Heat Pumps Outsold Furnaces for the Second Year in a Row
And more funding is on the way.
It’s official: In 2023, for the second year in a row, heat pumps — highly efficient, electric space heaters — were more popular than natural gas furnaces.
That’s according to the most recent data from the Air-Conditioning, Heating, and Refrigeration Institute, a trade association for appliance manufacturers that publishes shipment data for heating and cooling equipment every month.
Though the number of shipments in the data is technically defined as “when a unit transfers ownership,” it is a rough analog for sales. AHRI’s count for 2023, published Friday, showed that even as overall shipments were down in 2023, 21% more heat pumps were shipped than gas furnaces, up from a 12% lead in 2022.
Climate experts see heat pump adoption as a key pillar for getting the country off fossil fuels and halting global warming. It’s one of the most effective choices an individual can make to reduce emissions — even today, when the electric grid is still largely powered by fossil fuels. One recent study by University of California, Davis, researchers looked at the emissions savings of switching from a gas furnace to a heat pump in 99 cities around the country. It found that homeowners would likely cut their carbon footprint between 13% and 81%, depending on where they lived.
The new shipment data may be an indicator that state and federal policies designed to convince homeowners and developers to make the switch are working. A number of states offer subsidies for heat pumps. Starting last year, thanks to the Inflation Reduction Act, the federal government also began offering a $2,000 tax credit for heat pumps.
What this data does not tell us is how many of these shipments were for new buildings and how many were for retrofits. According to the most recent government data, some 60% of existing homes are heated by fossil fuels. But while heat pumps are often a more economic choice when they are integrated into a new building from the start, installing them in an existing building that has a natural gas furnace or boiler is a much more expensive and complicated endeavor.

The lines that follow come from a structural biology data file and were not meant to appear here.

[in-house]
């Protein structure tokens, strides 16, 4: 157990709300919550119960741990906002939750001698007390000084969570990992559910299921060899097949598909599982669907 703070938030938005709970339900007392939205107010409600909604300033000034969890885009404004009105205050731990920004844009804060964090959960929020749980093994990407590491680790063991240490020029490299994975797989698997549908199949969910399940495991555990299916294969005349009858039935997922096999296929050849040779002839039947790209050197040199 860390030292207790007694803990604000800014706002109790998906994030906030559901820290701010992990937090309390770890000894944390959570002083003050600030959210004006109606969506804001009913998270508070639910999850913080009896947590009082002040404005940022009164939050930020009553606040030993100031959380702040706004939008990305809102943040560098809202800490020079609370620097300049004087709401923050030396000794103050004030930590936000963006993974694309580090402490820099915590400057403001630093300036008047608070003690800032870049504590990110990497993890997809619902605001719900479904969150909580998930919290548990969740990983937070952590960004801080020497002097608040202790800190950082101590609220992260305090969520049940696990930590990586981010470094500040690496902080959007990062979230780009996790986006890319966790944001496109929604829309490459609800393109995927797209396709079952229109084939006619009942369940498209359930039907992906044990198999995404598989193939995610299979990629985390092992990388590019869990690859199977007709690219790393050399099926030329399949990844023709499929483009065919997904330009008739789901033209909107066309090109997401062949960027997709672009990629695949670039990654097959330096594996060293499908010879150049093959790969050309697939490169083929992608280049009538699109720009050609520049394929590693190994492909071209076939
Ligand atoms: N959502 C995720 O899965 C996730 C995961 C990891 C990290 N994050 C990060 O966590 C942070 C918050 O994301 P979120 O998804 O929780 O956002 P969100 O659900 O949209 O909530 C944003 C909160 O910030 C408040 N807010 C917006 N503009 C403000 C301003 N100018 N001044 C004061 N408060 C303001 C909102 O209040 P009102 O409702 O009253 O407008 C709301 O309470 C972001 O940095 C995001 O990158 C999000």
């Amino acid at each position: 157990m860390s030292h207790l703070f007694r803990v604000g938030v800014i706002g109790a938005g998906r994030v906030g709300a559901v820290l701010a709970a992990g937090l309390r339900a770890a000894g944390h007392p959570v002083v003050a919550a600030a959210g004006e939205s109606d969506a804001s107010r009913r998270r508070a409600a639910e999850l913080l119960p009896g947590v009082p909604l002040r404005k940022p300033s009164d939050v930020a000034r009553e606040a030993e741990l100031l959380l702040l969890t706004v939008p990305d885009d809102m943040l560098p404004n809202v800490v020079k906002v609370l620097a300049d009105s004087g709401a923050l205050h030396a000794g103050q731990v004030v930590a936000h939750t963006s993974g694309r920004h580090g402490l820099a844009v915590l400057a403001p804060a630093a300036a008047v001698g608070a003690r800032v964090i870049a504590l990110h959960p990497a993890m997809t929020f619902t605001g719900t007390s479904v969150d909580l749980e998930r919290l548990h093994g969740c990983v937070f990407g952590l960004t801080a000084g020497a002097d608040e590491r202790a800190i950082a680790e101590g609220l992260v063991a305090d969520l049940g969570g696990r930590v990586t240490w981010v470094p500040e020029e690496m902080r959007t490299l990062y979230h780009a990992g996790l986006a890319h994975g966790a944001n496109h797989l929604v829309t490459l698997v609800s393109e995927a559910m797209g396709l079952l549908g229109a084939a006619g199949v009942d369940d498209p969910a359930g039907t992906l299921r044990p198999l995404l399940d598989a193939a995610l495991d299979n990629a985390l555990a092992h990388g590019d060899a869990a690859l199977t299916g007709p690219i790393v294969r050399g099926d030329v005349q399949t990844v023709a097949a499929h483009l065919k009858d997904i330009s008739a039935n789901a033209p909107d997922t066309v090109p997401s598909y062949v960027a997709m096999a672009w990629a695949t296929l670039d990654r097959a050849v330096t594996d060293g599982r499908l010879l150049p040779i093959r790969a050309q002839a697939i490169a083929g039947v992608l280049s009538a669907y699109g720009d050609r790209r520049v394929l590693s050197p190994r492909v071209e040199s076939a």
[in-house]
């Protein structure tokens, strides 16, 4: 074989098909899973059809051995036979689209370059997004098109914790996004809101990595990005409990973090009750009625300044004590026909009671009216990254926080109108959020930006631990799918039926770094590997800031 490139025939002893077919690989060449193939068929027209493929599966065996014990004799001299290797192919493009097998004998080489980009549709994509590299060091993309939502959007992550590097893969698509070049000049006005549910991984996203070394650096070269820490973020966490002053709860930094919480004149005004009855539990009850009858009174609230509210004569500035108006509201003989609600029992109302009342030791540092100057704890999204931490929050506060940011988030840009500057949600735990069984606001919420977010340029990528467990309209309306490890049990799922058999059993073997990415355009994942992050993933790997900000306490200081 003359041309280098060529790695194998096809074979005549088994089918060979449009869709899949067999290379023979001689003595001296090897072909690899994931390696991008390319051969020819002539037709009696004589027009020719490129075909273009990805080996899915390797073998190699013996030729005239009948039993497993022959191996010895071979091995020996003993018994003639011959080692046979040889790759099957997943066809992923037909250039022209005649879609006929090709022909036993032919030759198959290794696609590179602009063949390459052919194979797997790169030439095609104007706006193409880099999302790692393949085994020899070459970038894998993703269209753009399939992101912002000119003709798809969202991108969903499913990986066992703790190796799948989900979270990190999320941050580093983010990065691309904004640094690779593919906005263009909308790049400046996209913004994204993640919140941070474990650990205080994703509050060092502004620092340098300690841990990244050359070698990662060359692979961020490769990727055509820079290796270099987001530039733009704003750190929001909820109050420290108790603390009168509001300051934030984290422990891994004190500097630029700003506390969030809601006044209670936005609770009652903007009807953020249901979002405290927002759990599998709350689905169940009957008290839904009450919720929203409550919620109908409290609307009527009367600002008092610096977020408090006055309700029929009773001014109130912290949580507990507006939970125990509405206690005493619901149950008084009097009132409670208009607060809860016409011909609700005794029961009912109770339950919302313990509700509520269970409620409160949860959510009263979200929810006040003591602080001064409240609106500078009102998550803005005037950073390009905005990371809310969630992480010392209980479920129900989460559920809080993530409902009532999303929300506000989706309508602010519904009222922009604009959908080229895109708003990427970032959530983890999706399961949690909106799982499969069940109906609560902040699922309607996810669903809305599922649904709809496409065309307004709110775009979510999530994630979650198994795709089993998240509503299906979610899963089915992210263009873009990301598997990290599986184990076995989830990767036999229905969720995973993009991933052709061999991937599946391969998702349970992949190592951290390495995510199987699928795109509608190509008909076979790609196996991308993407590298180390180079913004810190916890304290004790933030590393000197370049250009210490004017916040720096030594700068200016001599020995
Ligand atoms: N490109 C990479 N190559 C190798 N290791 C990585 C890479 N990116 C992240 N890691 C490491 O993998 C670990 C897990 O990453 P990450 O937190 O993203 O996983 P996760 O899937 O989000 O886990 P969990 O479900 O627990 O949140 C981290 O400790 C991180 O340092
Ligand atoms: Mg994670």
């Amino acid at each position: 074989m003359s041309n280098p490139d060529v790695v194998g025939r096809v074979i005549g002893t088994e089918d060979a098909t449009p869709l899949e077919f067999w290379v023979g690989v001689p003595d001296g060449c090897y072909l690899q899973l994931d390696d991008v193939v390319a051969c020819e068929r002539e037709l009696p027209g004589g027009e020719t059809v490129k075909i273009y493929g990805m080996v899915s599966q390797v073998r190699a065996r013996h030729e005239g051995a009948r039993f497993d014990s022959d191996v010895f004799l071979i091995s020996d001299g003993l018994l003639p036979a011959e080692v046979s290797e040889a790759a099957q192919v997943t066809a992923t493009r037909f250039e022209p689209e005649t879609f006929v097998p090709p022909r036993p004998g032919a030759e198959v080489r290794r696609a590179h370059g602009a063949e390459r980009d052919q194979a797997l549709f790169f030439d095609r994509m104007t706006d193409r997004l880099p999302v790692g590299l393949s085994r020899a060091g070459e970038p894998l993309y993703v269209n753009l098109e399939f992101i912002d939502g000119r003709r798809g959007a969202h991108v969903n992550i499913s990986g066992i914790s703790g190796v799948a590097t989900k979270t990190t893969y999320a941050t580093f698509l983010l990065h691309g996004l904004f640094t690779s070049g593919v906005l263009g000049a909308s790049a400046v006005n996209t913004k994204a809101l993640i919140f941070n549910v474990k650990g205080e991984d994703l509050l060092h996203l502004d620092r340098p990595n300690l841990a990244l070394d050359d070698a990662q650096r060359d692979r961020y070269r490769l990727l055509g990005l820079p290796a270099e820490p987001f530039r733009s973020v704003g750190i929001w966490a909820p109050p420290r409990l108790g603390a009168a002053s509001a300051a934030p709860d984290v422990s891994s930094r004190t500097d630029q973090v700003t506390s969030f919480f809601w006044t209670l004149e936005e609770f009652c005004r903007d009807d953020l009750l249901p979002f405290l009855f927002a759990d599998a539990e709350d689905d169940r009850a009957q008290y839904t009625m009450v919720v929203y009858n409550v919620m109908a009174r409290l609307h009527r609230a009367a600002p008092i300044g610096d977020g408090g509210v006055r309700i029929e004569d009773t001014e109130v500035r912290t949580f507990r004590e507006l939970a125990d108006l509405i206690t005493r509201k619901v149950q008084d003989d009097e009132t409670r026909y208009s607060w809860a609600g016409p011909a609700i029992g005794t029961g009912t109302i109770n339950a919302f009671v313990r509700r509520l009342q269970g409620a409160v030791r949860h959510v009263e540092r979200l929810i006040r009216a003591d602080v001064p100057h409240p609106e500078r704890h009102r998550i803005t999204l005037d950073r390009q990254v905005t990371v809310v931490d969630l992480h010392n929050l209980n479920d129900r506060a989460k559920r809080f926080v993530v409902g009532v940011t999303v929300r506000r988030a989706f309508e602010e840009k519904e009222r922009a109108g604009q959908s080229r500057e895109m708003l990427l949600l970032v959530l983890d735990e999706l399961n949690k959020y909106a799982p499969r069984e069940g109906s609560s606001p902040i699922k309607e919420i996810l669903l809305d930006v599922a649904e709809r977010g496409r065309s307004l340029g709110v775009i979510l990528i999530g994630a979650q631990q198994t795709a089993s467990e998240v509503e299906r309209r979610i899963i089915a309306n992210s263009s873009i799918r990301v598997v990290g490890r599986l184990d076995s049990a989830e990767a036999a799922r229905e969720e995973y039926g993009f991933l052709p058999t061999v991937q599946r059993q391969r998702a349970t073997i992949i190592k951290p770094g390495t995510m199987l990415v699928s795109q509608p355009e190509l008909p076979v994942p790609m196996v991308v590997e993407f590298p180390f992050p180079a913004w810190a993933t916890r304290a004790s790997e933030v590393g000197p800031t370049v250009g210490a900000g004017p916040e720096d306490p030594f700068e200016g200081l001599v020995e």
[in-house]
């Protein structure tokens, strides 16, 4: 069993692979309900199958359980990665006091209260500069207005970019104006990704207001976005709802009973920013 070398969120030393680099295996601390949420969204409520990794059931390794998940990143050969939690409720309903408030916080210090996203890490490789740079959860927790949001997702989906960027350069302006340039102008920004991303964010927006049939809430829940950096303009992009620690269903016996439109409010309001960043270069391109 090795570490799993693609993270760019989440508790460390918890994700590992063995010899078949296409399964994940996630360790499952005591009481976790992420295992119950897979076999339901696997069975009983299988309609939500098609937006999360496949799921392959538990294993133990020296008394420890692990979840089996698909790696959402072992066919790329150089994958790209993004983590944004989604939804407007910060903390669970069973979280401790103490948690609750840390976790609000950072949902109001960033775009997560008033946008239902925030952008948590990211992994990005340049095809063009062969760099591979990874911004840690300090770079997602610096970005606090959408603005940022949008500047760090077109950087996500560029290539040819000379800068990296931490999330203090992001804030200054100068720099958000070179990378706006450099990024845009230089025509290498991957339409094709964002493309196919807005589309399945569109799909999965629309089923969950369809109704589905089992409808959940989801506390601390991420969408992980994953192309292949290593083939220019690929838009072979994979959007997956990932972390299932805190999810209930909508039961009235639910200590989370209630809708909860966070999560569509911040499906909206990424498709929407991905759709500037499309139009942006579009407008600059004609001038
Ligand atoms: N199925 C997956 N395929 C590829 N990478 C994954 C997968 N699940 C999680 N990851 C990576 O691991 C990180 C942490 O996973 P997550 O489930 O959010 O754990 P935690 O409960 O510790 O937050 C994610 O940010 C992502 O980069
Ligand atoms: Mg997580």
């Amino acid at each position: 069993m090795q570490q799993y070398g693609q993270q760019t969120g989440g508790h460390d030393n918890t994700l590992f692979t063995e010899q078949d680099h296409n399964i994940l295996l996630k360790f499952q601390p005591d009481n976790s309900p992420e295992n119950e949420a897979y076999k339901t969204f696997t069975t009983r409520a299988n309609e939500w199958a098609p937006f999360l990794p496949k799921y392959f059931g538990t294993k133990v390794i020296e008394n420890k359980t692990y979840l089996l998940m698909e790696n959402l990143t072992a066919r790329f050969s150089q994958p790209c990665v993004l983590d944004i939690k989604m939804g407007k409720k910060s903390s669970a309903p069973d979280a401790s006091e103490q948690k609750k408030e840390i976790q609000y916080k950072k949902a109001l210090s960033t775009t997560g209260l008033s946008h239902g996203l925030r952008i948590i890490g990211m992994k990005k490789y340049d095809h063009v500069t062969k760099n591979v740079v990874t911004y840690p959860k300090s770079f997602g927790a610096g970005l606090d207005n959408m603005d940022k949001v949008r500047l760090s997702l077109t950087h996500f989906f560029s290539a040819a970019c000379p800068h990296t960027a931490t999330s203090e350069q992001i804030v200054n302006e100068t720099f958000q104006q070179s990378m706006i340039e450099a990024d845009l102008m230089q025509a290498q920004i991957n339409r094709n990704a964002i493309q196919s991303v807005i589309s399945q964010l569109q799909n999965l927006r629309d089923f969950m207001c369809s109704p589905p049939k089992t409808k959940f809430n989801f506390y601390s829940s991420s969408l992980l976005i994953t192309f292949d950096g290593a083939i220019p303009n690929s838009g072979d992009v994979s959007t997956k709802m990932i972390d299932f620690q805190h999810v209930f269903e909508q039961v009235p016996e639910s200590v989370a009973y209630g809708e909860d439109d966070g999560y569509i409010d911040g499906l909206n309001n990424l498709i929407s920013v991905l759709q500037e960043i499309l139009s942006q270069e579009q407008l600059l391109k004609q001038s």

A number of states — especially those in colder climates — are working on additional policies and incentives to solve this. Earlier this week, environmental protection officials from Massachusetts, California, Colorado, Maine, Maryland, New Jersey, New York, Oregon and Rhode Island signed a non-binding agreement to have heat pumps make up 65% of their residential heating equipment sales by 2030, and 90% by 2040.
It’s an ambitious set of goals. Emily Levin, a senior policy advisor at the Northeast States for Coordinated Air Use Management, an association of air quality agencies, told WBUR that heat pumps currently make up only about 25% of heating equipment sales in the nine participating states. As part of the commitment, the states agreed to develop an action plan within the next year outlining policies and other strategies to achieve the goals.
Additional funding is also on the way. Later this year, the Department of Energy will distribute funds from the IRA to states to create new or expand existing rebate programs for electric appliances. Electrification advocates are also eyeing other grant programs in the law, like the $27 billion Greenhouse Gas Reduction Fund, to develop additional ways to help homeowners pay for the switch.